(2) Strategy sessions or negotiations with respect to collective bargaining, prospective litigation after formal written demand, or litigation when an open meeting would have a detrimental effect on the bargaining or litigating position of the public body.

(3) Discussion regarding the report, development, or course of action regarding security personnel, plans, or devices.

(4) Investigative proceedings regarding allegations of misconduct.

(5) Cases of extraordinary emergency, which shall be limited to natural disaster, threat of epidemic, civil disturbances, suppression of insurrections, the repelling of invasions, or other matters of similar magnitude.

(6) Any meeting of the State Mineral and Energy Board at which records or matters entitled to confidential status by existing law are required to be considered or discussed by the board with its staff or with any employee or other individual, firm, or corporation to whom such records or matters are confidential in their nature, and are disclosed to and accepted by the board subject to such privilege, for the exclusive use in evaluating lease bids or development covering state-owned lands and water bottoms, which exception is proved pursuant to and consistently with the Public Records Act, being Chapter 1 of Title 44 of the Louisiana Revised Statutes of 1950, as amended, and other statutes to which the board is subject.

(7) Discussions between a city or parish school board and individual students or the parents or tutors of such students, or both, who are within the jurisdiction of the respective school system, regarding problems of such students or their parents or tutors; provided however that any such parent, tutor, or student may require that such discussions be held in an open meeting.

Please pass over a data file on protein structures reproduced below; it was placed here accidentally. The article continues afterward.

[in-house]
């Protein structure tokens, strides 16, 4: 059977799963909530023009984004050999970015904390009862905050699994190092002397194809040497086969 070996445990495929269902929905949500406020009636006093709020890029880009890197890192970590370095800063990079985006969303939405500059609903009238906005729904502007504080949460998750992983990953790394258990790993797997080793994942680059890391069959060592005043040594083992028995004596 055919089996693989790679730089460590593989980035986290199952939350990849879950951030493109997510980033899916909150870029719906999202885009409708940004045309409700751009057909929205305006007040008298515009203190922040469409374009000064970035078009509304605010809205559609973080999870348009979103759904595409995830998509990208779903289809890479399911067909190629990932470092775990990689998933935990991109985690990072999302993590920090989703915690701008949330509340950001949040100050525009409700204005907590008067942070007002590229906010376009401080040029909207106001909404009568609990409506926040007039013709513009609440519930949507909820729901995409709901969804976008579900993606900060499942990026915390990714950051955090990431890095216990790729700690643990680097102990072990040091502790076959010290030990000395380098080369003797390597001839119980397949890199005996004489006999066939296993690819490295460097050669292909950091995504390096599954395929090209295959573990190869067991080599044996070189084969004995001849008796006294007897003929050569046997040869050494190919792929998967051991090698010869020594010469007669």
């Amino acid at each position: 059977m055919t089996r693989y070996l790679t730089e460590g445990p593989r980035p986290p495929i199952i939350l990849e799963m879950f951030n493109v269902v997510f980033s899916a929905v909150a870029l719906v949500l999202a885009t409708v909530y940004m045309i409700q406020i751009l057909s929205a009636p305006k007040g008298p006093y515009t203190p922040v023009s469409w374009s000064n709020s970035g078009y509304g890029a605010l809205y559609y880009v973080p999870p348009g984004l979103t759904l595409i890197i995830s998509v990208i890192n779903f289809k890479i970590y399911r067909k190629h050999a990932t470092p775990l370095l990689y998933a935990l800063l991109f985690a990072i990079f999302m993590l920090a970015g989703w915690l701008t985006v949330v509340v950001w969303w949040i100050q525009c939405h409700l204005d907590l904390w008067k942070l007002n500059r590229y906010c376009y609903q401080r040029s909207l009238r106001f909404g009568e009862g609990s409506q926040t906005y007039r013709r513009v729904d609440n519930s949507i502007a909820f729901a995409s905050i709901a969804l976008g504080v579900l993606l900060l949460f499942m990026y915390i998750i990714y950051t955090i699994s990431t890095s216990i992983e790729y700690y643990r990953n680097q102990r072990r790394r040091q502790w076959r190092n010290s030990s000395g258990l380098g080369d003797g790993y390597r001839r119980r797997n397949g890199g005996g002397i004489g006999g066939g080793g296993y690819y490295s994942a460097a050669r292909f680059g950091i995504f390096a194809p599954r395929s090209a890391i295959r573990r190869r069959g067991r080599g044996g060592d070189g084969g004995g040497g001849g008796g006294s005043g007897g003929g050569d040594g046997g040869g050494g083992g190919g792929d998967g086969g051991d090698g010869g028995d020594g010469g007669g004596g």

(8) Presentations and discussions at meetings of civil service boards of test questions, answers, and papers produced and exhibited by the office of the state examiner, municipal fire and police civil service, pursuant to R.S. 33:2492 or 2552.

(9) The portion of any meeting of the Second Injury Board during which records or matters regarding the settlement of a workers' compensation claim are required to be considered or discussed by the board with its staff in order to grant prior written approval as required by R.S. 23:1378(A)(8).

(10) Or any other matters now provided for or as may be provided for by the legislature.

But the CSC's executive session agenda doesn't say anything about an investigation, and Scott's group never threatened litigation in its complaint.

"We have a right to file a complaint with the State Attorney General and the local District Attorney's office," Scott said, adding that the group is considering taking such an action. "Sometimes you've got to get down. It's a fight."

The public portion of the meeting began a little after 12 p.m. Here are some highlights:

—The commission voted to declare that Douglas' action, cutting short the presentation of Concerned Classified City Employees' lawyer Arthur Smith, during the September meeting was proper and not a violation.

—The CSC voted to defer for one month a request from the Office of the Inspector General to allow OIG to inspect confidential employee records, including evaluation reports, addresses and social security numbers, now blacked out in personnel information requests.

—Claude Schlesinger, an attorney representing the Fraternal Order of Police, advised that the commission speak to legal counsel about the proper reasoning and procedure for holding an executive session.